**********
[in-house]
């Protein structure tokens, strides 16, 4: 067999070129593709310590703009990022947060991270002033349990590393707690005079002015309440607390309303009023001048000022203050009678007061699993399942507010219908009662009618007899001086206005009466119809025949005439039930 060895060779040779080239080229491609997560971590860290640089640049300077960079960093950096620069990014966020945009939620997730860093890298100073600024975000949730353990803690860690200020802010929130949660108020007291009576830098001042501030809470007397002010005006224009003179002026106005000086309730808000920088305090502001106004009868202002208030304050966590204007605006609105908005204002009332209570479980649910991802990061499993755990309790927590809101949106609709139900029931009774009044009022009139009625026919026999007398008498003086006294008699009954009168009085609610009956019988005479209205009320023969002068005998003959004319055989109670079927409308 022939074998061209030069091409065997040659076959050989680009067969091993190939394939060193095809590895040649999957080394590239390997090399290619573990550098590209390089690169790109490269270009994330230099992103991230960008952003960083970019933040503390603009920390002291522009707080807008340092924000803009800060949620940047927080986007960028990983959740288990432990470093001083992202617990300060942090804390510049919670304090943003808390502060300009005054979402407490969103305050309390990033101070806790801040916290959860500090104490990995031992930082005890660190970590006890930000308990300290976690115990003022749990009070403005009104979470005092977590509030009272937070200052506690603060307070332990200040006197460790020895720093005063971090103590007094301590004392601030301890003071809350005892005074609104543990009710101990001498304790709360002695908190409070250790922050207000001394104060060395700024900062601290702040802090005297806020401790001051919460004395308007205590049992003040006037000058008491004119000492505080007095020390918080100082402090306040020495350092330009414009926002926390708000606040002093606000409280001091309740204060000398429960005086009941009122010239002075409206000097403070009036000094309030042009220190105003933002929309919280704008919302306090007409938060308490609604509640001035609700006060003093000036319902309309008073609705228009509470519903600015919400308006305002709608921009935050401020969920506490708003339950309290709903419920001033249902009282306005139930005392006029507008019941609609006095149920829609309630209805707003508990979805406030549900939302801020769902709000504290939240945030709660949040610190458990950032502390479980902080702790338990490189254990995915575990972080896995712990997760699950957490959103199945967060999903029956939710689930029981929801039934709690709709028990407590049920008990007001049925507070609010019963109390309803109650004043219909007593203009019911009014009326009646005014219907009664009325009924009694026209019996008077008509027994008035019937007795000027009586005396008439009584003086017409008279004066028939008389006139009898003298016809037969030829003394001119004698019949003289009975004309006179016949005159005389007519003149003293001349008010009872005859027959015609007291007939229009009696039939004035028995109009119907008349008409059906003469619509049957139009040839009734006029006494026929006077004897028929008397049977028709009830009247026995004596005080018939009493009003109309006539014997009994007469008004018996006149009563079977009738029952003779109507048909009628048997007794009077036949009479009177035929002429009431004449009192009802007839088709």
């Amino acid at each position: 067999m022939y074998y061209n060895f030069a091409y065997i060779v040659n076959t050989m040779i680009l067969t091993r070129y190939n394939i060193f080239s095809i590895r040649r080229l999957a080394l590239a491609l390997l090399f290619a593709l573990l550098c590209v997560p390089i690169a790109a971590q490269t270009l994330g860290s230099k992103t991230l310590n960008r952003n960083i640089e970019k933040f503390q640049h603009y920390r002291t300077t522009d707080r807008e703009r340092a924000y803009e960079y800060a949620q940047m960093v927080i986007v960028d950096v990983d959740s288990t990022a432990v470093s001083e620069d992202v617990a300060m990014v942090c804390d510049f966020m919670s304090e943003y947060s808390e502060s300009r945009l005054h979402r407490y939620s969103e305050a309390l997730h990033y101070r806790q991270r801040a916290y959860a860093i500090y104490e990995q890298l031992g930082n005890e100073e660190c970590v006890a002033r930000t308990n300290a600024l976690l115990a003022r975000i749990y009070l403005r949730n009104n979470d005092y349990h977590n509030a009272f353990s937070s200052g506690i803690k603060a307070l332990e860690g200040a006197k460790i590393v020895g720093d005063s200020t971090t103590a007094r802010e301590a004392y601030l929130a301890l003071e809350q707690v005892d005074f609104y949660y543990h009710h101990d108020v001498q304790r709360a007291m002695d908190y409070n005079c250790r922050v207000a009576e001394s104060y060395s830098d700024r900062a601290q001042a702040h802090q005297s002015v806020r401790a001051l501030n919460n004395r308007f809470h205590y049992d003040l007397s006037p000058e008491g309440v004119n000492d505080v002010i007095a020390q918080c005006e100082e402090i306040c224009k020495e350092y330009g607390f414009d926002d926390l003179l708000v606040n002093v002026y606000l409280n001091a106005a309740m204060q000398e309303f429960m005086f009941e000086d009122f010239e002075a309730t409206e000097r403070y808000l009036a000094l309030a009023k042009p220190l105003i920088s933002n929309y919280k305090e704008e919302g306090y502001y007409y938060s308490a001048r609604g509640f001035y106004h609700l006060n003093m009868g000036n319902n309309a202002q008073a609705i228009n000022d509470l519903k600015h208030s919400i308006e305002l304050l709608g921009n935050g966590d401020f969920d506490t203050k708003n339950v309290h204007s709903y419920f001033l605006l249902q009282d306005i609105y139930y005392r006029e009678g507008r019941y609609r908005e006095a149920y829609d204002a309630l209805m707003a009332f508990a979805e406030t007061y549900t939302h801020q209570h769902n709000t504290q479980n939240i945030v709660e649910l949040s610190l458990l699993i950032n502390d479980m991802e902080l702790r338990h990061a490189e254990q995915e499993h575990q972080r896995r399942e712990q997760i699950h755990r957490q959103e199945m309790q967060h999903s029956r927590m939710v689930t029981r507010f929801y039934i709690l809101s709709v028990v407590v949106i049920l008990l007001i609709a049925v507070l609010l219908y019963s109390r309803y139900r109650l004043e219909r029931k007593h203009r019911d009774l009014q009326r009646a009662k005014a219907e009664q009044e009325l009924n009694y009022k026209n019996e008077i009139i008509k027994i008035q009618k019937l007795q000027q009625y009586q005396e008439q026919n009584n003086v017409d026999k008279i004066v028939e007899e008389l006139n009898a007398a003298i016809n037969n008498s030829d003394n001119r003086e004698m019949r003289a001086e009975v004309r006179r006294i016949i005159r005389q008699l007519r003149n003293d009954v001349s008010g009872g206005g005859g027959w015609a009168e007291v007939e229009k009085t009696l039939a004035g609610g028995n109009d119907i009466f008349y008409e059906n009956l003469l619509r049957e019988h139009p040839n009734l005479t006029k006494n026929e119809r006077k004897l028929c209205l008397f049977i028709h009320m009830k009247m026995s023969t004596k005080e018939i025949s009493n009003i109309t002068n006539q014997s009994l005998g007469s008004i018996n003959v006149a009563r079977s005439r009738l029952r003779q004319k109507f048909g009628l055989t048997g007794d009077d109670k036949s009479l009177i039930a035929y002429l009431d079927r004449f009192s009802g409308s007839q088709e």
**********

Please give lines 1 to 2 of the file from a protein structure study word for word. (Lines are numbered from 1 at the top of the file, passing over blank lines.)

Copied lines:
[in-house]
């Protein structure tokens, strides 16, 4: 067999070129593709310590703009990022947060991270002033349990590393707690005079002015309440607390309303009023001048000022203050009678007061699993399942507010219908009662009618007899001086206005009466119809025949005439039930 060895060779040779080239080229491609997560971590860290640089640049300077960079960093950096620069990014966020945009939620997730860093890298100073600024975000949730353990803690860690200020802010929130949660108020007291009576830098001042501030809470007397002010005006224009003179002026106005000086309730808000920088305090502001106004009868202002208030304050966590204007605006609105908005204002009332209570479980649910991802990061499993755990309790927590809101949106609709139900029931009774009044009022009139009625026919026999007398008498003086006294008699009954009168009085609610009956019988005479209205009320023969002068005998003959004319055989109670079927409308 022939074998061209030069091409065997040659076959050989680009067969091993190939394939060193095809590895040649999957080394590239390997090399290619573990550098590209390089690169790109490269270009994330230099992103991230960008952003960083970019933040503390603009920390002291522009707080807008340092924000803009800060949620940047927080986007960028990983959740288990432990470093001083992202617990300060942090804390510049919670304090943003808390502060300009005054979402407490969103305050309390990033101070806790801040916290959860500090104490990995031992930082005890660190970590006890930000308990300290976690115990003022749990009070403005009104979470005092977590509030009272937070200052506690603060307070332990200040006197460790020895720093005063971090103590007094301590004392601030301890003071809350005892005074609104543990009710101990001498304790709360002695908190409070250790922050207000001394104060060395700024900062601290702040802090005297806020401790001051919460004395308007205590049992003040006037000058008491004119000492505080007095020390918080100082402090306040020495350092330009414009926002926390708000606040002093606000409280001091309740204060000398429960005086009941009122010239002075409206000097403070009036000094309030042009220190105003933002929309919280704008919302306090007409938060308490609604509640001035609700006060003093000036319902309309008073609705228009509470519903600015919400308006305002709608921009935050401020969920506490708003339950309290709903419920001033249902009282306005139930005392006029507008019941609609006095149920829609309630209805707003508990979805406030549900939302801020769902709000504290939240945030709660949040610190458990950032502390479980902080702790338990490189254990995915575990972080896995712990997760699950957490959103199945967060999903029956939710689930029981929801039934709690709709028990407590049920008990007001049925507070609010019963109390309803109650004043219909007593203009019911009014009326009646005014219907009664009325009924009694026209019996008077008509027994008035019937007795000027009586005396008439009584003086017409008279004066028939008389006139009898003298016809037969030829003394001119004698019949003289009975004309006179016949005159005389007519003149003293001349008010009872005859027959015609007291007939229009009696039939004035028995109009119907008349008409059906003469619509049957139009040839009734006029006494026929006077004897028929008397049977028709009830009247026995004596005080018939009493009003109309006539014997009994007469008004018996006149009563079977009738029952003779109507048909009628048997007794009077036949009479009177035929002429009431004449009192009802007839088709």